Swiss semiconductor company Micronas has developed a technology which could render the sound card obsolete on future multimedia PC systems. Its USB audio controller integrates a DSP, DAC, operation amplifier, and a USB controller into an external unit which contains everything required to balance a loudspeaker enclosure and connect speakers directly to a personal computer without the use of a sound card. In addition to cost reduction, the technology offers a number of end user benefits, such as the ability to alter speaker volume and balance on the unit itself and the ability for audio professionals to programme the unit via an Excel spreadsheet interface.

In early 2002 Creative Labs released another USB-based product, and one that continued the theme of maximising connectivity which had proved so popular with their Live!Drive concept. In essence an external version of the company’s successful Audigy sound card, the Extigy’s big advantage over a conventional PCI card was its versatility, both in terms of connectivity and its ability to be used with any type of PC – desktop, notebook or laptop.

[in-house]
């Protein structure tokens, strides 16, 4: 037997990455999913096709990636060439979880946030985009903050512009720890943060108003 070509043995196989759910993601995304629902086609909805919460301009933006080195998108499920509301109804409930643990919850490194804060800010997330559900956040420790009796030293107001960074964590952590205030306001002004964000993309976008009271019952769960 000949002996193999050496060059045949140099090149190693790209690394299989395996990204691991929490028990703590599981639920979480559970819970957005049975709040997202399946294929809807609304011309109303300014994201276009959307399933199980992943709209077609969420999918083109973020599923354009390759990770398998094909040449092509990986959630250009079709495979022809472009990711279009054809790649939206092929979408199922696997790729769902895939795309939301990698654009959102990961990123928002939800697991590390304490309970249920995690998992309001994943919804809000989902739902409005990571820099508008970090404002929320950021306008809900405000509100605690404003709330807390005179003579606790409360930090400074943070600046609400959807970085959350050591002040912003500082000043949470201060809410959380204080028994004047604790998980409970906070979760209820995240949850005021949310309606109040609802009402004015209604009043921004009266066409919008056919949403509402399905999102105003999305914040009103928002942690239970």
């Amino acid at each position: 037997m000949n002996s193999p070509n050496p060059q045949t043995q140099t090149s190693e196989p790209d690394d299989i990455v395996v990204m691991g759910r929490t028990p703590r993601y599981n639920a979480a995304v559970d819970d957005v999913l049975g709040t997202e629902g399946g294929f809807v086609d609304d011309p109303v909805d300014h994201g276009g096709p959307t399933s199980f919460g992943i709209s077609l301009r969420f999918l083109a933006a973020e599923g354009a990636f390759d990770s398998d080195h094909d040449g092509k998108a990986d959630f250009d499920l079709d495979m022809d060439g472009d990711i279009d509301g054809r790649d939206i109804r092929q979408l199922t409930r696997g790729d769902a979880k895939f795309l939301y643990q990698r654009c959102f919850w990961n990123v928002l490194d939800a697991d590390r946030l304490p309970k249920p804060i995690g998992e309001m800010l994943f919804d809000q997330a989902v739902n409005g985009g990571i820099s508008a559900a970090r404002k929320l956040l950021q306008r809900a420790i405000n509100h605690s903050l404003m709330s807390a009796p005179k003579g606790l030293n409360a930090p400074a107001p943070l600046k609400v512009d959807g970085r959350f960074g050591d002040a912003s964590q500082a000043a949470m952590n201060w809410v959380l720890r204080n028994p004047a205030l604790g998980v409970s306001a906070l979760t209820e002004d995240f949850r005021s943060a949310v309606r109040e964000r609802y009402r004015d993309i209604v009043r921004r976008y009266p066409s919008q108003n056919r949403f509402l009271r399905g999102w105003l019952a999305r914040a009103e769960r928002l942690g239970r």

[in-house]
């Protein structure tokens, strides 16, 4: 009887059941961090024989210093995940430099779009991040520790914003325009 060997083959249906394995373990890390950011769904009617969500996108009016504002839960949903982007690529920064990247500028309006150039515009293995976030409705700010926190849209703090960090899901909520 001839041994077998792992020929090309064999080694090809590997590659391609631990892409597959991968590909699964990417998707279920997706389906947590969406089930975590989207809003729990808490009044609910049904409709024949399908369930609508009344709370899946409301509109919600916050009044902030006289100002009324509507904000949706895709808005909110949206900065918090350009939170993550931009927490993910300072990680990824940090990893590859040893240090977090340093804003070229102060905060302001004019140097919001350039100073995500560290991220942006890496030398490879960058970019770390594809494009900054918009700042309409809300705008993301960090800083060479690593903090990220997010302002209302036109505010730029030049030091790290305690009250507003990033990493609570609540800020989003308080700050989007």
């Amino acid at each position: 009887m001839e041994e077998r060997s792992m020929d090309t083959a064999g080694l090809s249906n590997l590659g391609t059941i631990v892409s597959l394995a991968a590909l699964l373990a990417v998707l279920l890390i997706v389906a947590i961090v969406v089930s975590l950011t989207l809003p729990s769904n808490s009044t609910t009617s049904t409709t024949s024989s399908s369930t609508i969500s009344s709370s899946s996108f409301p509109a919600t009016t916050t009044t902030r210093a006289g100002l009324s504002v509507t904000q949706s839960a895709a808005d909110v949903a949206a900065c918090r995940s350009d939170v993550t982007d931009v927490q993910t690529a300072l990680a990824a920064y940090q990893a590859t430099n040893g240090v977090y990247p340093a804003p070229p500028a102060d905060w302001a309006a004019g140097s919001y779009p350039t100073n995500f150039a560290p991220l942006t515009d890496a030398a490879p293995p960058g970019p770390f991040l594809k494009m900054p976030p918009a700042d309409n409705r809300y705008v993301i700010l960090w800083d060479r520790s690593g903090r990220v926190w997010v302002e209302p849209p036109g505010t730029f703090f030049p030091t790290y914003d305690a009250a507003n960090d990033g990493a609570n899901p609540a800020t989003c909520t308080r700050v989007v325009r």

The Extigy boasts an array of input and output jacks that will allow connection to just about any audio device imaginable. Across the front panel there are three inputs:

  • a digital optical in (Toslink)
  • an 1/8in line in
  • a microphone in with hardware-level control.

and two outputs:

  • a digital optical out
  • a line/headphones out with hardware-volume control.

The back panel houses three inputs:

  • a USB jack
  • a MIDI in
  • an S/PDIF in.

and five outputs:

  • a MIDI out
  • an S/PDIF out
  • three jacks for outputting Dolby Digital 5.1 surround sound (front, rear, and centre/subwoofer).

There was some disappointment that Creative chose to support the somewhat ageing USB 1.1 interface in favour of a higher bandwidth alternative such as FireWire or USB 2.0. A consequence of that is that while it is ideal for recording from external sources and highly versatile in terms of the types of PC it can be used with, it’s questionable whether it up to the job for amateur musicians wanting to use it to record multiple tracks of audio.

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